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Metabolic syndrome and the incidence of hepatocellular carcinoma: a meta-analysis of cohort studies

Authors Chen Y, Li X, Wu S, Ye W, Lou L

Received 23 October 2017

Accepted for publication 10 February 2018

Published 27 September 2018 Volume 2018:11 Pages 6277—6285

DOI https://doi.org/10.2147/OTT.S154848

Checked for plagiarism Yes

Review by Single-blind

Peer reviewer comments 2

Editor who approved publication: Prof. Dr. Geoffrey Pietersz


Yongxin Chen, Xiaofei Li, Shuang Wu, Weiwei Ye, Lianqing Lou

Department of Infectious Diseases, Yiwu Central Hospital, Yiwu, China

Background: Patients with metabolic syndrome (MetS) were suggested to have a higher risk of hepatocellular carcinoma (HCC), although the results of previous cohort studies are not consistent.
Aim: To perform an updated meta-analysis to evaluate the association between MetS and subsequent incidence of HCC.
Methods: Relevant cohort studies were identified by searching PubMed and Embase databases. Cochrane’s Q-test and I2 statistic were used to analyze the heterogeneity. Random effects model was used for the meta-analysis.
Results: Six cohort studies with 127,198 participants and 1,293 HCC cases during follow-up were included. Patients with MetS had a significantly higher incidence of HCC in studies with MetS defined by the revised National Cholesterol Education Program’s Adults Treatment Panel III (risk ratio [RR]: 1.43, 95% CI: 1.19–1.72, p<0.001; I2=29%) or International Diabetes Federation criteria (RR: 1.59, 95% CI: 1.13–2.23, p=0.008; I2=0%). Results of subgroup analysis showed that the presence of MetS was associated with a higher incidence of HCC in males (RR: 1.75, 95% CI: 1.28–2.38, p<0.001) but not in females (RR: 1.18, 95% CI: 0.76–1.84, p=0.46), and the association between MetS and higher risk of HCC was consistent regardless whether alcohol intake was adjusted. Although both were significant, MetS conferred higher risk of HCC in carriers of hepatitis B virus when compared with general population (p=0.06).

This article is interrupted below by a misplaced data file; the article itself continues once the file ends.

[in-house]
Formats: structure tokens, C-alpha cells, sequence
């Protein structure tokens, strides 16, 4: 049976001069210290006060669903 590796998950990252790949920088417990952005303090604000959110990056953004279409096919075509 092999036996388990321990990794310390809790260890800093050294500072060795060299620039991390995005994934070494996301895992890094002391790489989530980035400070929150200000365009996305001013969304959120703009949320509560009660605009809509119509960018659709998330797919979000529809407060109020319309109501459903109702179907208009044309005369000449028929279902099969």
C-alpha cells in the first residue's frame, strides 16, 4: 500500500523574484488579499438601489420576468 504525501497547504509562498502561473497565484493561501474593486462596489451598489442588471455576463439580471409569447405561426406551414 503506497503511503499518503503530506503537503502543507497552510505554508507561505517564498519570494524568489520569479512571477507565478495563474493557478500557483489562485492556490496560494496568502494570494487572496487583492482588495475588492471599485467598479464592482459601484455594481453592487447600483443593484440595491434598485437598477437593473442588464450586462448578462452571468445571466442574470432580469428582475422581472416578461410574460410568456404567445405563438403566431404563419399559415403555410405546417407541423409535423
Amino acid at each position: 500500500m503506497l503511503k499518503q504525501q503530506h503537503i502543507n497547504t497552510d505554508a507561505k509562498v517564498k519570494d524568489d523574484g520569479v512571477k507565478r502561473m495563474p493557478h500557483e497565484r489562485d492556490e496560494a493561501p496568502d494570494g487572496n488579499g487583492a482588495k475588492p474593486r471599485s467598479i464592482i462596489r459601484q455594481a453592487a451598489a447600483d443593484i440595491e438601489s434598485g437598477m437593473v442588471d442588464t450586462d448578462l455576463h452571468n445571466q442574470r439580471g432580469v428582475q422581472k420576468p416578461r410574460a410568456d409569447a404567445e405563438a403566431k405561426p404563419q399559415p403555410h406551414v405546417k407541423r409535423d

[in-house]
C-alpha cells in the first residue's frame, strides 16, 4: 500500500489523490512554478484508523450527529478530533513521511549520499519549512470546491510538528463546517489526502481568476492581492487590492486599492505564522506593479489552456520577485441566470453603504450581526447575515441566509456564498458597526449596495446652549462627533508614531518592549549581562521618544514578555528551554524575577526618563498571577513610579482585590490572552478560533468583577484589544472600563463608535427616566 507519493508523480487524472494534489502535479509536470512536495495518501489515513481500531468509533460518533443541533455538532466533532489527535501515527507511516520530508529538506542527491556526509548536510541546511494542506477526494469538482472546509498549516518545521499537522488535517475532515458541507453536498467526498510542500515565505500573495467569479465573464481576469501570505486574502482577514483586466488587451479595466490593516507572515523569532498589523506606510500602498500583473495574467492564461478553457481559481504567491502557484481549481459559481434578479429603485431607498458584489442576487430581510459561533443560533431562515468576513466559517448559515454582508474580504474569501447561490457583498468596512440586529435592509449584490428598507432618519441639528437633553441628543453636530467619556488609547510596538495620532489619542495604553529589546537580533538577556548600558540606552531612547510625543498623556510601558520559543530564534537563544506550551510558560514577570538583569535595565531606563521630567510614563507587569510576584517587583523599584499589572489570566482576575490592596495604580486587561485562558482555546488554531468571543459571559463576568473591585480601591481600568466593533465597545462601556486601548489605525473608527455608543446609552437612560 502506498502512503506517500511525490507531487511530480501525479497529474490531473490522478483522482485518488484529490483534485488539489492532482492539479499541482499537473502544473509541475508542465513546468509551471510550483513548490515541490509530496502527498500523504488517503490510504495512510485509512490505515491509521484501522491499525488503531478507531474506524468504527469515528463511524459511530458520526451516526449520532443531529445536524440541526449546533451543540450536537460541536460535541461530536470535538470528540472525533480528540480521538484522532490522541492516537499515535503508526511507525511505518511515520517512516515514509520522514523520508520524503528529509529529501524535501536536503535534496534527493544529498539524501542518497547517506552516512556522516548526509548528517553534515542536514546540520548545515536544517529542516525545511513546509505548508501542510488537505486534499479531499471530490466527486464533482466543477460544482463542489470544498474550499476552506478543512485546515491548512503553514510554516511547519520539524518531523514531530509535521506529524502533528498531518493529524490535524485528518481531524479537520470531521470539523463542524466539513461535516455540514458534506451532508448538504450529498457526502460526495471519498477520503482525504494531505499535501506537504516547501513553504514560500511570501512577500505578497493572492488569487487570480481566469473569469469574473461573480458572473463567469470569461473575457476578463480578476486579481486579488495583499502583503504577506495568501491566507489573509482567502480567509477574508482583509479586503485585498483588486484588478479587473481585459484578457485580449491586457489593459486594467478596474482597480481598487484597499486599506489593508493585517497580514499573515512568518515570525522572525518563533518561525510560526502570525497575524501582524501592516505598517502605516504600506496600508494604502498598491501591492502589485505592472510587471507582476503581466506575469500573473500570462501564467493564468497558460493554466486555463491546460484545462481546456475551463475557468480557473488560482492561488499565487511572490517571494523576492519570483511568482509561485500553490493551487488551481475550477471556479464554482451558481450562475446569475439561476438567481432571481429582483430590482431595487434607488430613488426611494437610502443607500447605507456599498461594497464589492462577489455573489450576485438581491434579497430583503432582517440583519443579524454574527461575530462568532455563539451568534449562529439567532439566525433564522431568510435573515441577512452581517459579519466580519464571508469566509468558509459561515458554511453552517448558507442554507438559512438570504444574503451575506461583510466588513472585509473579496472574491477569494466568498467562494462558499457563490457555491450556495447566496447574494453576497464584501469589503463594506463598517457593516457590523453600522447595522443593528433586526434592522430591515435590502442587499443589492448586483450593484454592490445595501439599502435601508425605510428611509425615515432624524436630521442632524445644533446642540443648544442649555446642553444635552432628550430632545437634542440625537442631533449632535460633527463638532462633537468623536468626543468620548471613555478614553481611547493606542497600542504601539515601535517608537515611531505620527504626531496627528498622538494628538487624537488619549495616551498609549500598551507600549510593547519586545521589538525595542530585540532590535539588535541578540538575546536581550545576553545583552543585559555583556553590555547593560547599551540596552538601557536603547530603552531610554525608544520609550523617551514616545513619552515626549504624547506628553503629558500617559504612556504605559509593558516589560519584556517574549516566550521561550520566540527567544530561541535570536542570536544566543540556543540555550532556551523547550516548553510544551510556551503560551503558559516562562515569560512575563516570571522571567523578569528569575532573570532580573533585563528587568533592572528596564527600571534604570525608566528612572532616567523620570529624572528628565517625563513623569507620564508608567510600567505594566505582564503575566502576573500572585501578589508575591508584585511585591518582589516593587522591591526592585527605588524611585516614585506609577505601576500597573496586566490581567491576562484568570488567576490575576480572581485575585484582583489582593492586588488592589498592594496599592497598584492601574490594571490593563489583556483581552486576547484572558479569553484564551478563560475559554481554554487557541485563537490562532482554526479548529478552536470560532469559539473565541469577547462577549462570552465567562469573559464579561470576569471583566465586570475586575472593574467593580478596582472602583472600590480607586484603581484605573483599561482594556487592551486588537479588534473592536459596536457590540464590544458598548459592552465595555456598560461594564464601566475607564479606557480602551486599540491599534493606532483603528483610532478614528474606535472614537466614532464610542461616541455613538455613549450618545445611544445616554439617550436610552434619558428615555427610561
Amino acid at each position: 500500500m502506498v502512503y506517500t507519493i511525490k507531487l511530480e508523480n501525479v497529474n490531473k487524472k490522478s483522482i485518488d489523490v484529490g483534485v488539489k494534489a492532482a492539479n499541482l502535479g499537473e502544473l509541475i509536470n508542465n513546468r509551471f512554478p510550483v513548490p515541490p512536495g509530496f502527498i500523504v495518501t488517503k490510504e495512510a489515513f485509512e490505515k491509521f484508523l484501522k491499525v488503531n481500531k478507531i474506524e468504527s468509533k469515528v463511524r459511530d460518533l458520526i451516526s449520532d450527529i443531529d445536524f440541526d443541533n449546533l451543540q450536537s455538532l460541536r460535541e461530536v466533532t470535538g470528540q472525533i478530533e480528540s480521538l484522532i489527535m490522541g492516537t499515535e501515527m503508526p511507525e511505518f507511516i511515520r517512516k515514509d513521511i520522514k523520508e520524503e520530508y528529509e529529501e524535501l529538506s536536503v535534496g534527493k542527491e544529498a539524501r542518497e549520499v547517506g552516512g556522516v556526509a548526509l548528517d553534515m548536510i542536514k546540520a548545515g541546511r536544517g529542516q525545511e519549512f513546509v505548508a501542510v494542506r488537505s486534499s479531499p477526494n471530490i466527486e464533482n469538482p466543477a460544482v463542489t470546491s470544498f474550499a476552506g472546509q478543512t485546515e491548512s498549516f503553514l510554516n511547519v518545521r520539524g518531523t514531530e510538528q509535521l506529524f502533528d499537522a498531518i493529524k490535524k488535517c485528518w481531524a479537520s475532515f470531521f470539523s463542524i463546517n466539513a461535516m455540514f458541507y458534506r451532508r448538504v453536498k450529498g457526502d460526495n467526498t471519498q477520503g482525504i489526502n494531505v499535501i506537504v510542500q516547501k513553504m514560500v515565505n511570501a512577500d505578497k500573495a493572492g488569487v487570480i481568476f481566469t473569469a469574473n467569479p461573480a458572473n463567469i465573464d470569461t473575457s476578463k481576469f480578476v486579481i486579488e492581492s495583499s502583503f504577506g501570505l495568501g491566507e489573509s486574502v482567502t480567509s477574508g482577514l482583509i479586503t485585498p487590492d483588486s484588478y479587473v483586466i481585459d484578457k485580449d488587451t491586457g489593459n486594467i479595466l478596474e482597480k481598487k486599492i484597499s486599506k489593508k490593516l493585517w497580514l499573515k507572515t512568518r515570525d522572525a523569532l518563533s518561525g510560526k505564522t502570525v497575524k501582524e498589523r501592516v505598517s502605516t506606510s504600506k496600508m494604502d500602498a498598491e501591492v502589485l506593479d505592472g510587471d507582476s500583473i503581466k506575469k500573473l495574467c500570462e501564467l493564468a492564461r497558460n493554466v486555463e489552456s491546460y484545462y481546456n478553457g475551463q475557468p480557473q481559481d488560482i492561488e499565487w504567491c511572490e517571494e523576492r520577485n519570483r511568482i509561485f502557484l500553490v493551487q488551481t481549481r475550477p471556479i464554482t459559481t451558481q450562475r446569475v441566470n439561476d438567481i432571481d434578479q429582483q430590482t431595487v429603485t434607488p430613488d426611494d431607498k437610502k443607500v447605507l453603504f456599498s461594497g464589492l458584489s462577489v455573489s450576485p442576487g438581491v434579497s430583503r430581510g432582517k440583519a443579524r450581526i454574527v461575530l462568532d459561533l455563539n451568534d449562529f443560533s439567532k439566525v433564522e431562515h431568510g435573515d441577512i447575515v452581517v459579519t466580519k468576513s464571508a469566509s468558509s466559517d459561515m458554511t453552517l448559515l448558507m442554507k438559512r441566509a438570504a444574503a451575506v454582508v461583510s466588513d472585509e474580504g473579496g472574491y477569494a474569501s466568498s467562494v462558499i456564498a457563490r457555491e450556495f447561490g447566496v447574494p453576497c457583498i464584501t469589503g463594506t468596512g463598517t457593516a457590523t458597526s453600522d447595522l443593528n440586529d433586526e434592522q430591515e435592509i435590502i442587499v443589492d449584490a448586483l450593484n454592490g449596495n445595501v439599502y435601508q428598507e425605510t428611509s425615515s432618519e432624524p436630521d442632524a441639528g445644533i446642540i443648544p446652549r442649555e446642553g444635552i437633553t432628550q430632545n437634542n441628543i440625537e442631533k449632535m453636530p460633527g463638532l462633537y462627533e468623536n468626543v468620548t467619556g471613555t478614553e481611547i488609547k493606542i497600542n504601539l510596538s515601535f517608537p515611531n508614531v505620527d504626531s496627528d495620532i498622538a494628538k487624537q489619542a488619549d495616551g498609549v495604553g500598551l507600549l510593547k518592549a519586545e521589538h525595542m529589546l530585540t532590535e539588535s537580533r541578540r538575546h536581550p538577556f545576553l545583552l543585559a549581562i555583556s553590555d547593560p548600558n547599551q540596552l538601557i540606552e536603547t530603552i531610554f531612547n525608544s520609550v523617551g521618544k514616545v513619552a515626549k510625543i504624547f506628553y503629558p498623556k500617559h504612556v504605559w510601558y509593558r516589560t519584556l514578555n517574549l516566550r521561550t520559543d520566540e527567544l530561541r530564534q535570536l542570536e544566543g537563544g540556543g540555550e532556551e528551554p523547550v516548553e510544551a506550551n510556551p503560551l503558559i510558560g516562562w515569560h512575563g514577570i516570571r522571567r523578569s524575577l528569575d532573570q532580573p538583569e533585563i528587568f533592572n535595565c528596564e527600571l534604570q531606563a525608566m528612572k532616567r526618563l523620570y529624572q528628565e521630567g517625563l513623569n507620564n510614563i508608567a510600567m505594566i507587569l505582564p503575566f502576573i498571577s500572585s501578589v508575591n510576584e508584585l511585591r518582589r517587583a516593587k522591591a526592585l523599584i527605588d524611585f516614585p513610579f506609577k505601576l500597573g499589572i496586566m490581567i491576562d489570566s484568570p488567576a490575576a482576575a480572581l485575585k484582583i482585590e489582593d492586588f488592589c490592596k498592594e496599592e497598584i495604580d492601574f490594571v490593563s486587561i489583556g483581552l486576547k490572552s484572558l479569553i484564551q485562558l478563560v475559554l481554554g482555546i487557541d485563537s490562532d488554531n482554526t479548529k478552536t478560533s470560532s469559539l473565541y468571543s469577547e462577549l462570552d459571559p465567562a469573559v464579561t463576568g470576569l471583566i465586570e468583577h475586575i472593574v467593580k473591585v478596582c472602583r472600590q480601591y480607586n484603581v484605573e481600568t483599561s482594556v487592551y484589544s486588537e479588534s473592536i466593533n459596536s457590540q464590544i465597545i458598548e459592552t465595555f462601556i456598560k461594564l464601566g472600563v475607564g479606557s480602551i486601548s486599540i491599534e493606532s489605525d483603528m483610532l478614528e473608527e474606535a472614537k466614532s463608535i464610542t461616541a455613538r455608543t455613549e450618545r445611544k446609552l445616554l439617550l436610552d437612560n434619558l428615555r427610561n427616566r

Conclusion: The presence of MetS is associated with significantly increased incidence of HCC in male participants.

Keywords: metabolic syndrome, hepatocellular carcinoma, cohort study, meta-analysis

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